Hopefully, when taken together, the combined benefits that can accrue from these interventions might just make life a bit easier and more sustainable into the future for our urban river corridor flora and fauna.

Previous work re-shaping the Riverbed of the Porter Brook to improve habitat

07/01/2016 - 11:53


One year into the Hogsmill Pollution Patrol - 470 reports of pollution being followed up.

Read all about it here:

http://www.southeastriverstrust.org/happy-anniversary-to-the-hogsmill-pollution-patrol/
18/12/2015 - 14:50
Picking up from my previous post of the in-channel habitat creation - here are just a few photos to give an impression of the site's previous states.

This gives a bit more of an idea of how little of the river was allowed to see the open air until pretty recently. Sheffield City Council have been steadily working to expose this buried watercourse...

View downstream from the road bridge note the balcony/gantry on the right in the foreground



Same view immediately after the in-channel habitat-works (note balcony/gantry on right of frame in foreground



Starting to remove the brick-arch culverting



At the downstream end of the removed brick culvert - a series of steel RSJs can now be seen spanning the river. These previously supported the concrete floor of a factory that was built on top of the river



Here is a picture of all the RJSs (complete with poetic graffiti)



The same view after the in-channel works and removal of RSJs

So, a great deal of credit deserves to go to Sheffield City Council and their planning/landscape people. I will be putting together video of this project (which should hopefully include some drone footage to give a good overall impression).

Watch this space...

Paul
15/12/2015 - 15:56

There will be more pictures and video to come to document this bold project by Sheffield City Council to uncover a section of stream that used to live beneath a factory floor. They are in the process of creating a "pocket park" that will provide new flood-water storage (when the rivers are in spate) and an improved public park amenity (when the rivers are calm).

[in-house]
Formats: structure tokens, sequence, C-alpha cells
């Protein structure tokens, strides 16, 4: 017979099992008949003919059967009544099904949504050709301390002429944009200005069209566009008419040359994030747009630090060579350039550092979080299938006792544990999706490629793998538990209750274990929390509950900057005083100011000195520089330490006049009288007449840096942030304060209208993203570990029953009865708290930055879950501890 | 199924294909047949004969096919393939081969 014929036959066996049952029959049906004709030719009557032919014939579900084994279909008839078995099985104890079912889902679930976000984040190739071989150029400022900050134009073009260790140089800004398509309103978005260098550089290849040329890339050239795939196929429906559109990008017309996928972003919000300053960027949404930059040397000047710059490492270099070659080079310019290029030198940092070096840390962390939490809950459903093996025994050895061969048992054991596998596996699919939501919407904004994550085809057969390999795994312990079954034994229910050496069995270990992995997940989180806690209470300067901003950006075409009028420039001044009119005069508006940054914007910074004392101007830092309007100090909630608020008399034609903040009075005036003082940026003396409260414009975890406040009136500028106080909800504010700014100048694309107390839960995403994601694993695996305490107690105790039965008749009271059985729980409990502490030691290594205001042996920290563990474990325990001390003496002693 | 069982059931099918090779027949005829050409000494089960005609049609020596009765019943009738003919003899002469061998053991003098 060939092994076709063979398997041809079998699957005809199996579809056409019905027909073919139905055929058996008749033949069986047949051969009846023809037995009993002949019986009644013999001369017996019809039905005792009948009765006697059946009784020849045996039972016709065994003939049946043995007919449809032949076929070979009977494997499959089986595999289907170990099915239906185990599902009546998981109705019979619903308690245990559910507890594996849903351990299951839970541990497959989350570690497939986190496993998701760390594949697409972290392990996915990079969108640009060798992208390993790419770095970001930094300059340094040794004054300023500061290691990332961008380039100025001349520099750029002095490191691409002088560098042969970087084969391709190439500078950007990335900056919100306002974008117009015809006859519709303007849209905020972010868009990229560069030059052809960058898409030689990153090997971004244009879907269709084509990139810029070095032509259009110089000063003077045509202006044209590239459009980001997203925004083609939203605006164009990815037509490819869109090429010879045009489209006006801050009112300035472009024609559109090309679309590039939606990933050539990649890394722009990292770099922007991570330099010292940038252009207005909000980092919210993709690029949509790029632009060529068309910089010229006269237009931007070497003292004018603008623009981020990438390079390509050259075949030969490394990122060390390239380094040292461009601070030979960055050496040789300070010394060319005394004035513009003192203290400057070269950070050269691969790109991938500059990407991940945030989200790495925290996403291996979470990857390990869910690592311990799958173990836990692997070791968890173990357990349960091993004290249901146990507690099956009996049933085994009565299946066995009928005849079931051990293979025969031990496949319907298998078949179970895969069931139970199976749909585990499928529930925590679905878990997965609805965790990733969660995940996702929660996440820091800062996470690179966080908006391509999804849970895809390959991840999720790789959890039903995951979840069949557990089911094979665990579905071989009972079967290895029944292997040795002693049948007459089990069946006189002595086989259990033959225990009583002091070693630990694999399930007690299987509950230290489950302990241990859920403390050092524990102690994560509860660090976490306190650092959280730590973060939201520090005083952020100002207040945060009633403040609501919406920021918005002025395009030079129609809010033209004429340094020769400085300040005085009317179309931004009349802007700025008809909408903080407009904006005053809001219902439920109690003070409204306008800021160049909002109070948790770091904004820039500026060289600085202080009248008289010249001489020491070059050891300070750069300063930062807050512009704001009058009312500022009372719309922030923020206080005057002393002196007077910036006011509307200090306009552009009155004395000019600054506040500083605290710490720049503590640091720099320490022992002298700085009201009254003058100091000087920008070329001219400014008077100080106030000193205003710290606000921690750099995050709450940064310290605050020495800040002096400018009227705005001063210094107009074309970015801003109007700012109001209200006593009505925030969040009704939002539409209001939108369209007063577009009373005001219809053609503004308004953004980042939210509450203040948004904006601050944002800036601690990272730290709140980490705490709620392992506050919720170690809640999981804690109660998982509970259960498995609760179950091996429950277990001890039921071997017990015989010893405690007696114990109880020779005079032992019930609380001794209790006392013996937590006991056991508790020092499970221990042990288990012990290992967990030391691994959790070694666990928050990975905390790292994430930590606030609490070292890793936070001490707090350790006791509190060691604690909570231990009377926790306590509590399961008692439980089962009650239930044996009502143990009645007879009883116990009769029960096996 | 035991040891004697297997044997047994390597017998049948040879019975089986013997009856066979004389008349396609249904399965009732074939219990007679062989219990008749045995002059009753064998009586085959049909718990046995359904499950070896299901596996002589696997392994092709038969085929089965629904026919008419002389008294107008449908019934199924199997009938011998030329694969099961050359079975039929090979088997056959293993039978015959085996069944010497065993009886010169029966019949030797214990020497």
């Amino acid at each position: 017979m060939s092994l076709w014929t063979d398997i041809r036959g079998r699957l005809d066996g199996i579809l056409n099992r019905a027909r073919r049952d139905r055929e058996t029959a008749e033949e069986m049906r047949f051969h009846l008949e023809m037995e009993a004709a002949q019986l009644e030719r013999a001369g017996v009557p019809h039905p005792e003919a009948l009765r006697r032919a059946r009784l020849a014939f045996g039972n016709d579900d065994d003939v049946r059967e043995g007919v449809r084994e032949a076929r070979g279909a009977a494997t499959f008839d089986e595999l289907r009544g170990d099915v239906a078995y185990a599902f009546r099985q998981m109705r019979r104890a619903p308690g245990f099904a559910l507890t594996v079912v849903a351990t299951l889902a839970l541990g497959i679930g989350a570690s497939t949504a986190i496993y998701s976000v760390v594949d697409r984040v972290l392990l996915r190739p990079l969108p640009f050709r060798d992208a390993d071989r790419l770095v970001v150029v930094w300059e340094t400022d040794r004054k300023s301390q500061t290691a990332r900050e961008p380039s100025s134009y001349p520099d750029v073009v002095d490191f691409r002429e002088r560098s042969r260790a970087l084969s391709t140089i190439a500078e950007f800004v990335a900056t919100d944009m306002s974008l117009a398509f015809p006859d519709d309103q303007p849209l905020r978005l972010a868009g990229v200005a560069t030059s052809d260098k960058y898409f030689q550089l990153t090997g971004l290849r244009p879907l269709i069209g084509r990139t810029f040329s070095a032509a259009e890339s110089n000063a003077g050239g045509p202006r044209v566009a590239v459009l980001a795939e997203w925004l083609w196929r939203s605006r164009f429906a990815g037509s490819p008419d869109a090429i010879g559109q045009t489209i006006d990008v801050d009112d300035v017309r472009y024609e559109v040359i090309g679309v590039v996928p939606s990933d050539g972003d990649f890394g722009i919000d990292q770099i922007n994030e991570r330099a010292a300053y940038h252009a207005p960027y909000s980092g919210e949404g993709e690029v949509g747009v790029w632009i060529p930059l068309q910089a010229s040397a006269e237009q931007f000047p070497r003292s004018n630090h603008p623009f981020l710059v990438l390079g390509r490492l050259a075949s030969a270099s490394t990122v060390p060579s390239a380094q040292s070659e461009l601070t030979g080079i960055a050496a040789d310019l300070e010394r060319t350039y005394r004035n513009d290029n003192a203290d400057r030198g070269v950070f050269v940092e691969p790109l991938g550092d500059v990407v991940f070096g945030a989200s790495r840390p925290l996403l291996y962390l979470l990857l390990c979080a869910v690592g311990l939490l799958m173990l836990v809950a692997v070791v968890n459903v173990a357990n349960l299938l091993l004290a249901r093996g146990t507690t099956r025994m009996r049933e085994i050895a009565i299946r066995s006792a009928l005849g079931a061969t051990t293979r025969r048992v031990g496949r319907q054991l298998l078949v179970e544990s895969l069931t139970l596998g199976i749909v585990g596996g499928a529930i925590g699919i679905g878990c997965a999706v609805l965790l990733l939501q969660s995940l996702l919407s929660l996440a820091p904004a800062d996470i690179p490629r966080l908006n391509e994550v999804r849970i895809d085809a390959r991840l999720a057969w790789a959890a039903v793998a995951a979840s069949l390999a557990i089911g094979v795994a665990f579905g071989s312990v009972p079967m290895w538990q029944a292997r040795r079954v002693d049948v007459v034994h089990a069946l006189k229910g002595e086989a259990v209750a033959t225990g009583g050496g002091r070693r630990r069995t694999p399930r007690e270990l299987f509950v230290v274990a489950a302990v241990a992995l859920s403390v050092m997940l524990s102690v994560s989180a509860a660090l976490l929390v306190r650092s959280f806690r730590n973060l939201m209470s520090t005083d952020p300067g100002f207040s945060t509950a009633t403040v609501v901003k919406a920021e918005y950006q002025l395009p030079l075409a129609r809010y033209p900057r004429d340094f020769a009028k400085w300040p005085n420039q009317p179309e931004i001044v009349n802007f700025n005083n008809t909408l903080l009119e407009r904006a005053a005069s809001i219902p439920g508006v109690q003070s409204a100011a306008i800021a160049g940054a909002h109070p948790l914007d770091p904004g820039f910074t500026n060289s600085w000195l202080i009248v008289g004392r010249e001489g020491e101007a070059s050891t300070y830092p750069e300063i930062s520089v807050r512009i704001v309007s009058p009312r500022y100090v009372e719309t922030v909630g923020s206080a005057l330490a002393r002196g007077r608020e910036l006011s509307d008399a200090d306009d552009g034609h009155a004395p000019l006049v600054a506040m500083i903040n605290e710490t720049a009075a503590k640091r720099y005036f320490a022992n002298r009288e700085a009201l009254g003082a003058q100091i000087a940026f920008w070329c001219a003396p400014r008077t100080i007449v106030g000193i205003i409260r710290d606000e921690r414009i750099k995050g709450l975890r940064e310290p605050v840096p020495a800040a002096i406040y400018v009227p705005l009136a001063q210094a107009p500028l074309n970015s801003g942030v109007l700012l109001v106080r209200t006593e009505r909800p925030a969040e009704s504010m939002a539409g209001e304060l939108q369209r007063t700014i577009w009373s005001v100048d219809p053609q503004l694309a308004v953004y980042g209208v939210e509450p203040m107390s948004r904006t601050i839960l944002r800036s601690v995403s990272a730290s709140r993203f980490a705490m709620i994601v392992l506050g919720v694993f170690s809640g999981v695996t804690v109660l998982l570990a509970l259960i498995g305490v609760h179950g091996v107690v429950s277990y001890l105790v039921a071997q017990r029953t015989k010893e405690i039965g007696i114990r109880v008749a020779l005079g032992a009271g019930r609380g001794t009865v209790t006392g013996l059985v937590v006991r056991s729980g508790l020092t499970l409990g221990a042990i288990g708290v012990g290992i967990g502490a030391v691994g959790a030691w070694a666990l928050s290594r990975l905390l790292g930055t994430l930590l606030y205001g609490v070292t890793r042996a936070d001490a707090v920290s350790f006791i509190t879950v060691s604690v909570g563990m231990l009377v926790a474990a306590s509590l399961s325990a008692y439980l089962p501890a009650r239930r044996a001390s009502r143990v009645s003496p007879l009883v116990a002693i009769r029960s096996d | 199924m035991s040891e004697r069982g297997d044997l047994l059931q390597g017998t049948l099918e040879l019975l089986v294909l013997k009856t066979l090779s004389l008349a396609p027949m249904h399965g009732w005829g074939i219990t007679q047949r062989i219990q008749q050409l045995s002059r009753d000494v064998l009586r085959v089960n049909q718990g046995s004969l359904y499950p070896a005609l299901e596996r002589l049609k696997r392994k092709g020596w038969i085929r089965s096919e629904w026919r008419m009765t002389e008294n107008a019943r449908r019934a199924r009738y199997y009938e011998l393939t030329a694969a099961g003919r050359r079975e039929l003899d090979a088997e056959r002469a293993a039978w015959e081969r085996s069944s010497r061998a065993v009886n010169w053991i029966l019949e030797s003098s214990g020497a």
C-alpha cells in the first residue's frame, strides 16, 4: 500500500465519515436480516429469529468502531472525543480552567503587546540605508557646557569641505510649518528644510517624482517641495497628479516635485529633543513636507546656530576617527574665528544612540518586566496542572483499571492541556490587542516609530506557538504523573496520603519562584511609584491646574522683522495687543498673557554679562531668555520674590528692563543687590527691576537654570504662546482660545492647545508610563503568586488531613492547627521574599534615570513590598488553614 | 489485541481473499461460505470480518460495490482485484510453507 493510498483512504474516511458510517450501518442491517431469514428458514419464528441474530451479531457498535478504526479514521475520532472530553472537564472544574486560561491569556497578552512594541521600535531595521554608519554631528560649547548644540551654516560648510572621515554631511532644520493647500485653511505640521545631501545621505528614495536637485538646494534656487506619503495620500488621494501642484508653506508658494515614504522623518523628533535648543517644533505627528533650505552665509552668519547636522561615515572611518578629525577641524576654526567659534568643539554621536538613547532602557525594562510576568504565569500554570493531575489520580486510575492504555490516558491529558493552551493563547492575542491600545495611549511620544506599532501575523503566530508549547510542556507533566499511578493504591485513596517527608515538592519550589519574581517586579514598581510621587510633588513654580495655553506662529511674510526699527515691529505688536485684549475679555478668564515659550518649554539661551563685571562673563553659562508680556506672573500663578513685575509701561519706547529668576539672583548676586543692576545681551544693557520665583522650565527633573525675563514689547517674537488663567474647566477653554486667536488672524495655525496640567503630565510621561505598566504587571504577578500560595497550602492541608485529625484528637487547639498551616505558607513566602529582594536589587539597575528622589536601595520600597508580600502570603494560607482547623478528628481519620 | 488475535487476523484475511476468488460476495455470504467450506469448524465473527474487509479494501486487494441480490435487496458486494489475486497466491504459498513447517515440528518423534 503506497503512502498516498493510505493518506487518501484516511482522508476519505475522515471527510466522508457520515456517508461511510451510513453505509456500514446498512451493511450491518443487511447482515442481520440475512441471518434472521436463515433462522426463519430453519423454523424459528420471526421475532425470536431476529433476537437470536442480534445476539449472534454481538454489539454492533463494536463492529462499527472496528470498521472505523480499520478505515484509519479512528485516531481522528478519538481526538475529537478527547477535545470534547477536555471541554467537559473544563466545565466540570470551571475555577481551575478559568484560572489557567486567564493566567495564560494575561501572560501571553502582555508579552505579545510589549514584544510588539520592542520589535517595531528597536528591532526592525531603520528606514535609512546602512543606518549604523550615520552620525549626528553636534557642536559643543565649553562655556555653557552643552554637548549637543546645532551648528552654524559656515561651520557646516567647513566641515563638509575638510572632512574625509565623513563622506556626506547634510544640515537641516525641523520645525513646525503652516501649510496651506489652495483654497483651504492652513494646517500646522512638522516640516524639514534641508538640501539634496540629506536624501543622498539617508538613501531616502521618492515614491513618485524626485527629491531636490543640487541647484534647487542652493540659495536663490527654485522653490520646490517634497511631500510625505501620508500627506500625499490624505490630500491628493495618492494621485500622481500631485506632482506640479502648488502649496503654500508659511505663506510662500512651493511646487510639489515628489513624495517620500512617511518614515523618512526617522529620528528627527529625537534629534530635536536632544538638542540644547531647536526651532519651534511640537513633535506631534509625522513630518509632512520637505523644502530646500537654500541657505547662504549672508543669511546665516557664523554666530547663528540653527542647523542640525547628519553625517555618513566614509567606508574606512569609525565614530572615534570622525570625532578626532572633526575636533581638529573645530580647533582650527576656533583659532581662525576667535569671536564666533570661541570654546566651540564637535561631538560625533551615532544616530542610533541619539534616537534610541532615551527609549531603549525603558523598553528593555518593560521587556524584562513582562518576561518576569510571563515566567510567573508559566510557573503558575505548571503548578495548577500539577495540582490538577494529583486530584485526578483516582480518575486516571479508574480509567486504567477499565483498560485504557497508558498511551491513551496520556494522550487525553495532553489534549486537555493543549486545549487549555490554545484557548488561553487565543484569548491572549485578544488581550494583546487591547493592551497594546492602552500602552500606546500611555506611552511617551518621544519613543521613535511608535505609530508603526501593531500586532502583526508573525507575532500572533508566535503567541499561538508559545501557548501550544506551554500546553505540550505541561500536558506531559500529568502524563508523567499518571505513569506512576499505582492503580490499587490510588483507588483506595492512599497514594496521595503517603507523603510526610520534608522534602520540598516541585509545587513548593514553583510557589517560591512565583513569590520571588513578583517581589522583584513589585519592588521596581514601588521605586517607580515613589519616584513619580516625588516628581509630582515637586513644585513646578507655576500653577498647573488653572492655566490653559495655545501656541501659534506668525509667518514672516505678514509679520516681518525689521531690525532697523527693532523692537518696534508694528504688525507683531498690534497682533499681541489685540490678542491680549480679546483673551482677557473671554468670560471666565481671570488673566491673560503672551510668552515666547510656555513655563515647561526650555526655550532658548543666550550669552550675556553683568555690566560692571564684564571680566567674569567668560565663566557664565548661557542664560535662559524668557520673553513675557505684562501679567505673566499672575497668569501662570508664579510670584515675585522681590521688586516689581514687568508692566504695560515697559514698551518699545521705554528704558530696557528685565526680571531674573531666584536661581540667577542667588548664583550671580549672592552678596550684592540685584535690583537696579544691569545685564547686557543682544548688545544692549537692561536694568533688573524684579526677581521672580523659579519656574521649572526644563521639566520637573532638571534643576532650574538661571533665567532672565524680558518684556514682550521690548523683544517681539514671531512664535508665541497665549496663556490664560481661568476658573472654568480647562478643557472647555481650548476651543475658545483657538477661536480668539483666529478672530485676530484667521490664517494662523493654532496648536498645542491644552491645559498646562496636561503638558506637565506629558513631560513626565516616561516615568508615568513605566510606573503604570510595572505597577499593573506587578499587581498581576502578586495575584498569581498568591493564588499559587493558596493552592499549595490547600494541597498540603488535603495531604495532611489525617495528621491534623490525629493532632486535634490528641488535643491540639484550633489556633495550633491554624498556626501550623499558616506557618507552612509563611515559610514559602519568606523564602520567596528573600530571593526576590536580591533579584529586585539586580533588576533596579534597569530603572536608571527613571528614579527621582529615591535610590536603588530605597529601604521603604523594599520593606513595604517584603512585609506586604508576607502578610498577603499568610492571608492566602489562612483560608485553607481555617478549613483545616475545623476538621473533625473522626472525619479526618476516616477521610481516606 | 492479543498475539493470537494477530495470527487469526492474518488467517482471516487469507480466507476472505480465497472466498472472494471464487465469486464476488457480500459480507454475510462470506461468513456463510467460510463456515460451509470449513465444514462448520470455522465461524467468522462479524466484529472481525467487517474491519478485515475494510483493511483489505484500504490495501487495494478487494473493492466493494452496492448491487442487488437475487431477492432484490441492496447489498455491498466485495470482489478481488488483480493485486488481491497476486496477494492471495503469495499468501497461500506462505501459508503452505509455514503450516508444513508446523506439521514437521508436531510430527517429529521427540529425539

The pocket park itself will be excavated out from the current high ground level (and a major construction project is underway at the moment to achieve this).

The Wild Trout Trust were brought in to design in-channel features and riverbed morphology that would maxmise the improvements for the ecology of the stream - including for the prospects of a small and fragmented native population of wild brown trout.
 

The site after uncovering the stream - but before the in-channel works
 
Click here for lots more photos! 
 
 
01/12/2015 - 12:49

Stand out quote that encapsulates that we know a lot more about the mechanisms of damage to river ecosystems and their wild fish populations than even in Frank Sawyer's day.

Its up to us to make sure we act on that knowledge.

April Vokey's Journey from Vantage Point Media House on Vimeo.

Syndicate content